The Celtic Way of Seeing is an easy-to-read manual for bringing balance and harmony into your life. Author Frank MacEowan uses the analogy of a mandala, and integrates his position with similar concepts in Hindu, Native American and Buddhist teachings.
While the mandala is most commonly associated with Hindu art and spirituality, the concept of a circular design which leads the seeker to a deeper place of spiritual contact appears in other major religions. The Rose window in Chartres Cathedral is an example of a Christian mandala that has provided inspiration to viewers for many centuries. The Native American Medicine Wheel may be familiar example of a spirit wheel that not only touches spiritual chords with practitioners, but is used to provide healing answers to its seekers.
The Irish Spirit Wheel is a much simpler than the Native American Medicine Wheel, yet no less powerful in its healing capacity.
The four directions on the Irish Spirit Wheel “represent an ancient way of being, a Celtic way of seeing, a way of orienting to life’s energy, and a way of relating to the various experience, lessons and challenges on the soul’s journey.” Using the Irish Spirit Wheel will allow you a heightened connection to earth and the energies from the four directions.
Each of the four directions correspond to a particular energy, and in the second part of the book, the reader is taken through each of the Wheel segments, beginning in the Center with Sovereignty. Each of the remaining chapters offers short meditations and exercises to reinforce the key concepts.
Center is where we assimilate the energies of the four directions, and where we begin to know if we are unbalanced, out of harmony. Our relation to others, land and spirit is felt through our heart, at this starting point. This is not to say that we will always be in harmony, but returning to our “center” as a starting point when we recognize something is amiss, will begin the healing process.
East energy includes prosperity, the energy of your home and spaces and hospitality to others and to ourselves. MacEowen gives a very succinct overview of how our concept of prosperity is often viewed in terms of scarcity. He states that “our unbridled, unrefined consumerism becomes a self-fulfilling prophecy” as we seek to acquire more and more “things” to fill a void in our lives. Tending the householding energies is very similar to the ideas in Feng Shui, monitoring the energy in your home to ensure it’s harmonious and welcoming to you. Hospitality to oneself is truly taking care of yourself – a concept very difficult for people brought up to put the needs of others’ before their own.In the South, the Great Song represents the Divine as well as music, inspiration and waterfalls. Its energy is the energy of falling in love with life. The energy of the South asks the question “…do you love any place or person so much that you will open your heart, eyes and mouth and say so?” Waterfalls are included in this energy, or rather, called out specifically, because of the energy that surrounds them. They are often considered transition points between the worlds, enabling us to shift our consciousness from the material plane, to the realm of spirit.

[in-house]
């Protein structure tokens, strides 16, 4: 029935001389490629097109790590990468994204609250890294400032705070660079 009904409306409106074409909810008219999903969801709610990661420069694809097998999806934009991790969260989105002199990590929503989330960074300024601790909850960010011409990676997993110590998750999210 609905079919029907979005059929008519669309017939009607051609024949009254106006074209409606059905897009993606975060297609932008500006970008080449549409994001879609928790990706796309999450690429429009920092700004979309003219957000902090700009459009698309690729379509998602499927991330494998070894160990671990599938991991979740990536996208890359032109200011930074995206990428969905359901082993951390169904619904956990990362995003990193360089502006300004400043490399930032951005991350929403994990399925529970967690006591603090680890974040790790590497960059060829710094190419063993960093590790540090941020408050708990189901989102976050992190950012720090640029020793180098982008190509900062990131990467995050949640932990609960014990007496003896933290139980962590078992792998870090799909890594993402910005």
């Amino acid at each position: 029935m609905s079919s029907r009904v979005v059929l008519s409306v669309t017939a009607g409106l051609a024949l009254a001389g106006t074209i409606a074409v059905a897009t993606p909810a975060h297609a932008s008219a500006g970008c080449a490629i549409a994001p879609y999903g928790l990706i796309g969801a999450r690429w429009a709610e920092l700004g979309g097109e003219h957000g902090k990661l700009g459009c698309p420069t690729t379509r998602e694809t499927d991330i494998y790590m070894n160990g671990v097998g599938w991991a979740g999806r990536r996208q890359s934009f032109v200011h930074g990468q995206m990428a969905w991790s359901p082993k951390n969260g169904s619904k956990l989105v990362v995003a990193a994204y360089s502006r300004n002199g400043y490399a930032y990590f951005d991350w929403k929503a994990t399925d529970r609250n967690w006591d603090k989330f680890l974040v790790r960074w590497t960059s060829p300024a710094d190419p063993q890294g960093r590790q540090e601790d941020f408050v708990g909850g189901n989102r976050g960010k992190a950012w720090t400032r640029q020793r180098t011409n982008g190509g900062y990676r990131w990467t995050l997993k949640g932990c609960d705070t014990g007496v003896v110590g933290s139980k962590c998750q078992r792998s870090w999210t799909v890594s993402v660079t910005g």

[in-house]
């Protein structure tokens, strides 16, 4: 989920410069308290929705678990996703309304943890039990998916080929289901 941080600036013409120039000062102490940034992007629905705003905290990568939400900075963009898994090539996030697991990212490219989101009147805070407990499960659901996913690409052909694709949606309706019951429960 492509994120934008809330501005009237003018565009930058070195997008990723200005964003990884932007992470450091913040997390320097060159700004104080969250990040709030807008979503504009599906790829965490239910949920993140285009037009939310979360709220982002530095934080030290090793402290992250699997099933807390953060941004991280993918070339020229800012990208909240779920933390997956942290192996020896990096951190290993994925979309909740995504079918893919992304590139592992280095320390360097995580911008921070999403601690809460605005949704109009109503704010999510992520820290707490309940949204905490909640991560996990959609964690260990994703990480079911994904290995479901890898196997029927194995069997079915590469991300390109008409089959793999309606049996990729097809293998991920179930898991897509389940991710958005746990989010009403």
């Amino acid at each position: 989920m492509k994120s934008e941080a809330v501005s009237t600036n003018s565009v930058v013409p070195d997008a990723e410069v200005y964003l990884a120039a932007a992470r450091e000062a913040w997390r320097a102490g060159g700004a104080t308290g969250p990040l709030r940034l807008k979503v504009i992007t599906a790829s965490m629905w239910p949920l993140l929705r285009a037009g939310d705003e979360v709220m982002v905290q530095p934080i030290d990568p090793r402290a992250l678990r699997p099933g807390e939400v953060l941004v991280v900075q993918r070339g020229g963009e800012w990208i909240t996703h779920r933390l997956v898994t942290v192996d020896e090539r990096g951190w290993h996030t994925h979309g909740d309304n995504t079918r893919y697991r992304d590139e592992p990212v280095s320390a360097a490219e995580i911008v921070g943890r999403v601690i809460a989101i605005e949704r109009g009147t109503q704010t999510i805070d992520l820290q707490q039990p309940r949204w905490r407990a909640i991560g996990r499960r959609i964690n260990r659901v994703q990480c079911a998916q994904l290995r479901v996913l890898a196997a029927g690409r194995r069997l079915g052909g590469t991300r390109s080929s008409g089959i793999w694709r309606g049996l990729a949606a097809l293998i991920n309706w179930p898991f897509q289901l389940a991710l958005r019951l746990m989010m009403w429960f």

The energy of West is knowledge, head knowledge certainly, but also heart knowledge. Celtic traditions delineate the West as the realm of spirits, ancestors and the Otherworld, so visionary knowledge, “seeing”, is associated with this direction. The energy includes the longing for re-union with the divine, what the Sufi poet Rumi wrote so eloquently about in his works. Calling the diving “Beloved”, he encapsulated the soul yearning for the Divine. Finally, the West includes the wisdom of counsel, the ability to seek guidance, from a real life friend or professional or one of the spirit realm.
The energy of the North, battle, is perhaps the energy we’re most familiar with but least able to work with. Whether it’s a confrontation with family or attempt to confront an addiction, the north is where we act out our warrior energies. We are all “warriors-in-training” according to Mr. MacEowen, and it is the north that our challenges, including our shadow work, are met and hopefully resolved.
At the end of this section are two practical applications for the Sprit Wheel, journaling, and actually making and using the Irish Sprit Wheel. Like the book itself, these two exercises seem simple on the surface, but actually have nuanced layers of meaning and of learning.
I found this book to be much more accessible and readable than Mr. MacEowen’s previous title “The Mist-Filled Path.” While it is a relatively quick read, the information and mediations are ones that a reader would easily return to, and the use of the Irish Spirit Wheel can be done in any space. I thought it was not just a worthwhile read, but a useful tool for working with these energies and for maintaining balance and harmony in your life.
~review by Karen Phillippi
By Frank MacEowen
New World Library, 2007